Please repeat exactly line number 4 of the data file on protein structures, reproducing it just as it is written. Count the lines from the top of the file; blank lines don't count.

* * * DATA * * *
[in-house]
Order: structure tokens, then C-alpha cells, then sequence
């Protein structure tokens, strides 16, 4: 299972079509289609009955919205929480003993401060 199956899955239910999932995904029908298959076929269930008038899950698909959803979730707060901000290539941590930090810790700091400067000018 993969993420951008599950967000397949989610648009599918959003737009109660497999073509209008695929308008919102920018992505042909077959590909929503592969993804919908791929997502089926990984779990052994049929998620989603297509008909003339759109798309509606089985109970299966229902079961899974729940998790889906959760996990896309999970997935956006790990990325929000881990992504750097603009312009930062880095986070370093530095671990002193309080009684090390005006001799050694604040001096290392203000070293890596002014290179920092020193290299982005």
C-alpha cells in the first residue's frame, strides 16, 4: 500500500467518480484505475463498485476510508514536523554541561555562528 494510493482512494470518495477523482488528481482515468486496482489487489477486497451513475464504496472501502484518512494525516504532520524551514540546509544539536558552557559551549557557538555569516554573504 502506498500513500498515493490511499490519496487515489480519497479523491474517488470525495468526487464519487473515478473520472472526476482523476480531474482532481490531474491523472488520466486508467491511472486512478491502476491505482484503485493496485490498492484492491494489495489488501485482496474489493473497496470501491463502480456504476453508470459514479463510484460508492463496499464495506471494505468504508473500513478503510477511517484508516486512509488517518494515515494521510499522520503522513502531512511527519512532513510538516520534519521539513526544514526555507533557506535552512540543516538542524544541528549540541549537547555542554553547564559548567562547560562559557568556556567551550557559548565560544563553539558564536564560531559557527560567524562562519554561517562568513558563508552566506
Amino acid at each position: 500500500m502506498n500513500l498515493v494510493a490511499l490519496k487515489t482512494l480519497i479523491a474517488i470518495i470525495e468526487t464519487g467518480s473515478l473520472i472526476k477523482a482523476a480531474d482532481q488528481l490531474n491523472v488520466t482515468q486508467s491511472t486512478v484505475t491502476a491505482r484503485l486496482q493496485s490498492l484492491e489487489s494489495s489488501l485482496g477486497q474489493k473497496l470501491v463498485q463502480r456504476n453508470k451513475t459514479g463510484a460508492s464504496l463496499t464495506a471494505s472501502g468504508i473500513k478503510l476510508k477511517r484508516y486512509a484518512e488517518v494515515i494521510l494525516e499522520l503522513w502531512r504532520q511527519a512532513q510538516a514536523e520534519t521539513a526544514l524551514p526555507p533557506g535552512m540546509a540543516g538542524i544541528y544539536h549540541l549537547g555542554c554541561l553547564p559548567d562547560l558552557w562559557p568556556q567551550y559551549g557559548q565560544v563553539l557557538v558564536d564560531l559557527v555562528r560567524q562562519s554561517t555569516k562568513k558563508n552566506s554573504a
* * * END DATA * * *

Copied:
C-alpha cells in the first residue's frame, strides 16, 4: 500500500467518480484505475463498485476510508514536523554541561555562528 494510493482512494470518495477523482488528481482515468486496482489487489477486497451513475464504496472501502484518512494525516504532520524551514540546509544539536558552557559551549557557538555569516554573504 502506498500513500498515493490511499490519496487515489480519497479523491474517488470525495468526487464519487473515478473520472472526476482523476480531474482532481490531474491523472488520466486508467491511472486512478491502476491505482484503485493496485490498492484492491494489495489488501485482496474489493473497496470501491463502480456504476453508470459514479463510484460508492463496499464495506471494505468504508473500513478503510477511517484508516486512509488517518494515515494521510499522520503522513502531512511527519512532513510538516520534519521539513526544514526555507533557506535552512540543516538542524544541528549540541549537547555542554553547564559548567562547560562559557568556556567551550557559548565560544563553539558564536564560531559557527560567524562562519554561517562568513558563508552566506